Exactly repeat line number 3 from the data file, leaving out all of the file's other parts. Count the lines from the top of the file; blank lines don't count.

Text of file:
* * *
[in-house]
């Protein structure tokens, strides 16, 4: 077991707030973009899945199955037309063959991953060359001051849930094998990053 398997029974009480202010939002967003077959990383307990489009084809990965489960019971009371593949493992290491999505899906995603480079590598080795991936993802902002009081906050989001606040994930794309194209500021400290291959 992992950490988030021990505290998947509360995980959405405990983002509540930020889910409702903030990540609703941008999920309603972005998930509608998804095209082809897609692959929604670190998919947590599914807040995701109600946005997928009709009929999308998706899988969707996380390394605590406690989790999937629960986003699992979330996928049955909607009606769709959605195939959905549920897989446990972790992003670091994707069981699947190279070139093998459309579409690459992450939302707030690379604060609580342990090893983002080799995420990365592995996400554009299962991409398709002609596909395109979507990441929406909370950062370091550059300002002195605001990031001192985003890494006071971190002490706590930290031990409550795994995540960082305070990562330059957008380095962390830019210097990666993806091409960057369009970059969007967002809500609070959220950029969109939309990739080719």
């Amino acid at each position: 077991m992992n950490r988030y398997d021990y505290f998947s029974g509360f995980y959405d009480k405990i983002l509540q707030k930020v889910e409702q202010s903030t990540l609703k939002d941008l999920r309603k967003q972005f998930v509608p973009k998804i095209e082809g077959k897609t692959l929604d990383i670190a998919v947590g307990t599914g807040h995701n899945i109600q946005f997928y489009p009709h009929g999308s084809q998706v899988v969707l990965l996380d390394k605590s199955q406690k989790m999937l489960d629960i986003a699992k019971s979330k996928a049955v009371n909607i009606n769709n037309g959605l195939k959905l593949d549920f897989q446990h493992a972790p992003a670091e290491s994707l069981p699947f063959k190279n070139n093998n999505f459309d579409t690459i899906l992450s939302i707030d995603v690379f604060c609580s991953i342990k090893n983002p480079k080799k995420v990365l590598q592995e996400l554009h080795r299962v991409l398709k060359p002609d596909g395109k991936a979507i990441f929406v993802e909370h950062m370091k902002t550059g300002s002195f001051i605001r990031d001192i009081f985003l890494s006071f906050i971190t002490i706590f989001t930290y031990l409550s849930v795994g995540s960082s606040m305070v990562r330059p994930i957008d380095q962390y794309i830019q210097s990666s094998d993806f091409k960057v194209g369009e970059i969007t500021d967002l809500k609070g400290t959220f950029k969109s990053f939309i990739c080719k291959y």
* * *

């Amino acid at each position: 077991m992992n950490r988030y398997d021990y505290f998947s029974g509360f995980y959405d009480k405990i983002l509540q707030k930020v889910e409702q202010s903030t990540l609703k939002d941008l999920r309603k967003q972005f998930v509608p973009k998804i095209e082809g077959k897609t692959l929604d990383i670190a998919v947590g307990t599914g807040h995701n899945i109600q946005f997928y489009p009709h009929g999308s084809q998706v899988v969707l990965l996380d390394k605590s199955q406690k989790m999937l489960d629960i986003a699992k019971s979330k996928a049955v009371n909607i009606n769709n037309g959605l195939k959905l593949d549920f897989q446990h493992a972790p992003a670091e290491s994707l069981p699947f063959k190279n070139n093998n999505f459309d579409t690459i899906l992450s939302i707030d995603v690379f604060c609580s991953i342990k090893n983002p480079k080799k995420v990365l590598q592995e996400l554009h080795r299962v991409l398709k060359p002609d596909g395109k991936a979507i990441f929406v993802e909370h950062m370091k902002t550059g300002s002195f001051i605001r990031d001192i009081f985003l890494s006071f906050i971190t002490i706590f989001t930290y031990l409550s849930v795994g995540s960082s606040m305070v990562r330059p994930i957008d380095q962390y794309i830019q210097s990666s094998d993806f091409k960057v194209g369009e970059i969007t500021d967002l809500k609070g400290t959220f950029k969109s990053f939309i990739c080719k291959y």